And of the things that were found in the Book of Lost Things I say:
I read the Book of Lost Things and it was the first time that a writer (and I have read for many) had prompted me to thank him. I think I’ve been waiting to read that book for some (long) time, and the purity with which you portrayed a child's endeavors to save his mom were so touching.

I remembered an OCD routine I did in my childhood which I had long forgotten before the book, and its roots; like David's my routine was so diligently followed and was created to combat my mom's mortality which was such a fearful notion. I would blink repeatedly at her whenever she came into my view as though to preserve her, and like David I favored even numbers.

Don't remember how and when exactly I grew out of that routine, but it was good to find again that tender part of each of us where we can do the most absurd and childish of things with the intent of saving loved ones.

Childhood is a tricky phase and maybe the hardest to pass through, and when it’s over we soon forget (or lose) how we crossed over. But there must have been "tricky" crossroads where the choice of path would forever mark an individual. As that crossroad becomes clear to David at the end of the story, you had already woven the stark concepts of good in all its forms vs. evil in all its forms into the beautiful world of magic we all grew up with and which you re-created so passionately. And with some long forgotten clarity, I was able to reminisce about some of my own crossroads and how fairy tales and books in general were such a big hand in finding the right paths then.........

Thank you John for writing so genuinely, and for all the lost things that were found in that book.

Basma

Josh said...

Does the store sell gift certificates, by any chance? I know some folks who'd want some for a Christmas gift. It'd make their year.

John said...

I know: it sometimes seems like I'm complaining about what I do in these columns, but I'm really not. I'm very fortunate to be doing what I do for a living, and even as I'm being rained upon in obscure parts of the US while figuring out how fictitious characters set about killing a reclusive criminal, I occasionally think: "Wow, what a great way to pass the time . . ."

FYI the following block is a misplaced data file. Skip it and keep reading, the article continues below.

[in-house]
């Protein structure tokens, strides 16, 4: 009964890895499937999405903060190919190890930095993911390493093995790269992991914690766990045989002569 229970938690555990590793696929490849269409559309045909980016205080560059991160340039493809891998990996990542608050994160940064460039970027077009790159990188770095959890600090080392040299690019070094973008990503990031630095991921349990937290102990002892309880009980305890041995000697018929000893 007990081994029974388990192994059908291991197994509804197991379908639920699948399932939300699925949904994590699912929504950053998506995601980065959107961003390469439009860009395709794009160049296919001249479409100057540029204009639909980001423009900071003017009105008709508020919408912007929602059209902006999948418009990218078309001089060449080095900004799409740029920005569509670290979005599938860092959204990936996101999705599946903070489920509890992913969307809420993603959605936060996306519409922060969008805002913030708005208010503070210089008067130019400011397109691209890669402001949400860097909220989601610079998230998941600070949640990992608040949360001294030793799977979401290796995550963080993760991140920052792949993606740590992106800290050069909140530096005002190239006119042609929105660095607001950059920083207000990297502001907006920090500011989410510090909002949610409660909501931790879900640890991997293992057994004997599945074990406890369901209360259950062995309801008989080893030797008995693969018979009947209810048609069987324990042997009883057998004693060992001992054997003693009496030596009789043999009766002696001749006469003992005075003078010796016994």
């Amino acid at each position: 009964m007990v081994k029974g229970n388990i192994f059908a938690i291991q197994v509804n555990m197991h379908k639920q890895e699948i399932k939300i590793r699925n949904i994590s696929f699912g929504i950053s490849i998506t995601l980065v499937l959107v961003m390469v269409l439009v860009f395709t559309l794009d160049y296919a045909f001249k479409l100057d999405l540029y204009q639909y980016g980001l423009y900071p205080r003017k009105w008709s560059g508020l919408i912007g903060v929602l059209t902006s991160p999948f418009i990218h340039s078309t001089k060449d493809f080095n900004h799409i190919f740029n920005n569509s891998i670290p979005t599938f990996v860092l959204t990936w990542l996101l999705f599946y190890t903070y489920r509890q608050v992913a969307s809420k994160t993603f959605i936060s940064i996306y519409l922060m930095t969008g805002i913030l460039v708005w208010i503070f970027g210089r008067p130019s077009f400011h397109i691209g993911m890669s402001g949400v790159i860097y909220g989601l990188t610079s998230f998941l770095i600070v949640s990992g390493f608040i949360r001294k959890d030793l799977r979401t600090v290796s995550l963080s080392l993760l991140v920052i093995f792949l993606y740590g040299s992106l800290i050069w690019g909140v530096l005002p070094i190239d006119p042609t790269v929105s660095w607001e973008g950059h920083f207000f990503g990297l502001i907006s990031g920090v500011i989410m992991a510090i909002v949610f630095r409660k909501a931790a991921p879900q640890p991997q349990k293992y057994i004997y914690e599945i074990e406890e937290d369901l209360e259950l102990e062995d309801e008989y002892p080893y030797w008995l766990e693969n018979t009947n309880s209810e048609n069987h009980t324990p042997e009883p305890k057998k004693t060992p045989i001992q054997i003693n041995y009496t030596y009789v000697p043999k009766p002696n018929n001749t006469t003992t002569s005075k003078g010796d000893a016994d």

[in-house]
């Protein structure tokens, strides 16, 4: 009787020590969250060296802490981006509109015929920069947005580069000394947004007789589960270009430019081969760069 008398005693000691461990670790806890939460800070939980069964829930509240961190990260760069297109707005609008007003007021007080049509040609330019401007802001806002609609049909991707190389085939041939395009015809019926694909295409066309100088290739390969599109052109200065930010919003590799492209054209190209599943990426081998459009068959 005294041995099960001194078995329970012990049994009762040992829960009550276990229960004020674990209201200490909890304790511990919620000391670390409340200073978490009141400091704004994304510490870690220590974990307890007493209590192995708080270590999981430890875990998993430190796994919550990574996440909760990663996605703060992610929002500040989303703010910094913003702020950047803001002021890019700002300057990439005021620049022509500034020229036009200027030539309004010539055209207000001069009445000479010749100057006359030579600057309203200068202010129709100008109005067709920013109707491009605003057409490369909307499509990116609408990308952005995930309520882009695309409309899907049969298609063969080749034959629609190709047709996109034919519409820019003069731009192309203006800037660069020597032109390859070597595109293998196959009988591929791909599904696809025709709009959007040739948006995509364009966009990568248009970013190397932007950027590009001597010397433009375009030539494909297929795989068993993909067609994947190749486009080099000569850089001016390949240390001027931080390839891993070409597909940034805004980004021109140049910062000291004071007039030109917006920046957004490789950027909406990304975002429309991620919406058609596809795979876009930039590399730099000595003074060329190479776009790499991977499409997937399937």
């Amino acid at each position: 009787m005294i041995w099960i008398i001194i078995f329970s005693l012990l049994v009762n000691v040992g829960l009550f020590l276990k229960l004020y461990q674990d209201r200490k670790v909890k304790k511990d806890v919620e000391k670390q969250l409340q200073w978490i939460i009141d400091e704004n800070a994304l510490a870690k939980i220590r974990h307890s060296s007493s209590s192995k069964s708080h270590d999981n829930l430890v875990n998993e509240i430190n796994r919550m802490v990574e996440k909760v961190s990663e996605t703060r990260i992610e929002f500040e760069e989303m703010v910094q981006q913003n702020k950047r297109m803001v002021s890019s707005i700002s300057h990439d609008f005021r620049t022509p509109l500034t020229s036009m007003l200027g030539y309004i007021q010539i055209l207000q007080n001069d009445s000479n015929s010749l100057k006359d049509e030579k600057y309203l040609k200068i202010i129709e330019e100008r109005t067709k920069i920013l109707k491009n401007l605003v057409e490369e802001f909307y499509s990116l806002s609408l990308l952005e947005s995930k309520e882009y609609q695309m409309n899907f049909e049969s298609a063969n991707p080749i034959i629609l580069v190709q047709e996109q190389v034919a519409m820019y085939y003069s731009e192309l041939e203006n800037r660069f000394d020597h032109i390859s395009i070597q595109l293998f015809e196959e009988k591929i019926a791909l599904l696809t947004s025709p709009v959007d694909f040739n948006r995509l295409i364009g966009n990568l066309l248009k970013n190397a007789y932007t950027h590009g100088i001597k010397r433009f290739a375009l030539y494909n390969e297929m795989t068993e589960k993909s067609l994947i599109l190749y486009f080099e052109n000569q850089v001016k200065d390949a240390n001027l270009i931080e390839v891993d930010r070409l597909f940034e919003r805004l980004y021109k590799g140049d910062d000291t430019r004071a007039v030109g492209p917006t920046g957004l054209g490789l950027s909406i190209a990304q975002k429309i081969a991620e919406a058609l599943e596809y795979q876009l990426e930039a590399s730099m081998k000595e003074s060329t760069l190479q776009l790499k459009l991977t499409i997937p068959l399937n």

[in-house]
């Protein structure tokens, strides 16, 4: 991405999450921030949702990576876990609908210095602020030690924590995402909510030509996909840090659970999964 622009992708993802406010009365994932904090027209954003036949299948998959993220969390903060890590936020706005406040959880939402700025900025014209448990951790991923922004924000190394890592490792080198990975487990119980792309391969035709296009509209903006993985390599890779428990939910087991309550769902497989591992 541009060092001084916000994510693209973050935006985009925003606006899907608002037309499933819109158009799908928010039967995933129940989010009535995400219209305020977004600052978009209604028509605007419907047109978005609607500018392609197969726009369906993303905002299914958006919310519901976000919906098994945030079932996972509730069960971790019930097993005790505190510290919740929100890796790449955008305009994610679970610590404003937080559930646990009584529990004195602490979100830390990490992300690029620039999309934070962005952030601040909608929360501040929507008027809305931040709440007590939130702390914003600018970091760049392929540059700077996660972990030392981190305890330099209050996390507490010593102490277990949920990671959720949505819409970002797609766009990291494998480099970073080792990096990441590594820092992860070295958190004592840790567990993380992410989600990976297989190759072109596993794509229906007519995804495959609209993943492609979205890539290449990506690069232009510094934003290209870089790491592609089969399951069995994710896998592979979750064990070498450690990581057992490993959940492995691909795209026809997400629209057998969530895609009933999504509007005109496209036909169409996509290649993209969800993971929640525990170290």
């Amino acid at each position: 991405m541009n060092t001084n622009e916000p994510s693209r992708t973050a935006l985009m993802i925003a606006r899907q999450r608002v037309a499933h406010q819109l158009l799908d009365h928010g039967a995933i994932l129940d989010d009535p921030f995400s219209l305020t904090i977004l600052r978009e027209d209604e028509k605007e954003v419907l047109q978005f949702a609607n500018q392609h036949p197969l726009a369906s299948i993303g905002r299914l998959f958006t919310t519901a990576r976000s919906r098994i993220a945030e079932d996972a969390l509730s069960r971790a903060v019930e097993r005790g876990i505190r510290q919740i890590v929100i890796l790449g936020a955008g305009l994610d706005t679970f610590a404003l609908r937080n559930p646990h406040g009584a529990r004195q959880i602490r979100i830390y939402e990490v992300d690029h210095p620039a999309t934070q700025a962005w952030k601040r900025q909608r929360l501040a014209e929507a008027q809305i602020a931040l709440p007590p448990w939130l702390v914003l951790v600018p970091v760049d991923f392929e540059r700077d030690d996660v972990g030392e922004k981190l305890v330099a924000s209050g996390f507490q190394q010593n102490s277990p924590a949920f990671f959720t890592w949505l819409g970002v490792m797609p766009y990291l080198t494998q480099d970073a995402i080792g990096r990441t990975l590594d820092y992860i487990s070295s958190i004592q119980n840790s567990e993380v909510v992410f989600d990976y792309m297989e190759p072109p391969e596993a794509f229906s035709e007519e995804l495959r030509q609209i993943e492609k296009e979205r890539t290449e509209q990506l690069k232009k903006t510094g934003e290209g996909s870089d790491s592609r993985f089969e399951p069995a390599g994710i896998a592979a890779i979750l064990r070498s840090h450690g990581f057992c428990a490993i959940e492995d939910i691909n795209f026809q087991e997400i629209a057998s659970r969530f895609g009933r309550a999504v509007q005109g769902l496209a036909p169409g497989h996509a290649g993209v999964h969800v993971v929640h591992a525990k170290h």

John said...

Oh, and as for getting advance copies of books by other writers, that is an occasional perk. In fact, I was just laughing about that with J.D. Salinger last night as I sent him some notes on Catcher In The Rye 2: Holden In Love. Boy, there's a book that's changed over the years. Why, every time I read a revised draft it's like reading an entirely new J.D. Salinger book. It's getting kind of dull, actually. And don't get me started on Harper Lee and the Mockingbird sequel (To Kill A Mockingbird 2: Mockingbirds In Love). Just publish it, Harper, I tell her, but oh no, she has to go back and change the ending again and again. The novelty has kind of worn off by this point.
As for Thomas Pynchon, I don't even answer the phone to him anymore. He needs to get out more.
It's a burden, I tell you. You wouldn't want to share it . . .

Debi said...

^^^Hahahahaha!! Very dry Mr C. It works for me!

As for your post, well I believe you have your priorities sorted. Personal appearance vs the creative imperative? (Especially when there's an imminent deadline.) No contest really!

May all find its place as surely as you would wish it to.

Constantly.

Deb. x

Fran said...

Goodness the new book sounds great!I have been desperate to learn more about what makes Louis tick,why did he follow his particular path-not just the stuff we got in Black Angel.Finally some answers perhaps?I love the way your characters develop with other characters adding to our perspective of them.Only thing is from the synopsis I'm worried you may be going to kill them off, and I couldn't bear that as I feel they have more to offer as characters in their on right and as Bird's friends and helpers.

Fran said...

weird thing happened Thursday night.I was half watching the new Bones series on TV when I saw a silver and bone skeleton appear.Very beautiful and very like "Black Angel"Have the series writers been to Sedlac too?,copied John? or is John doing their scripts?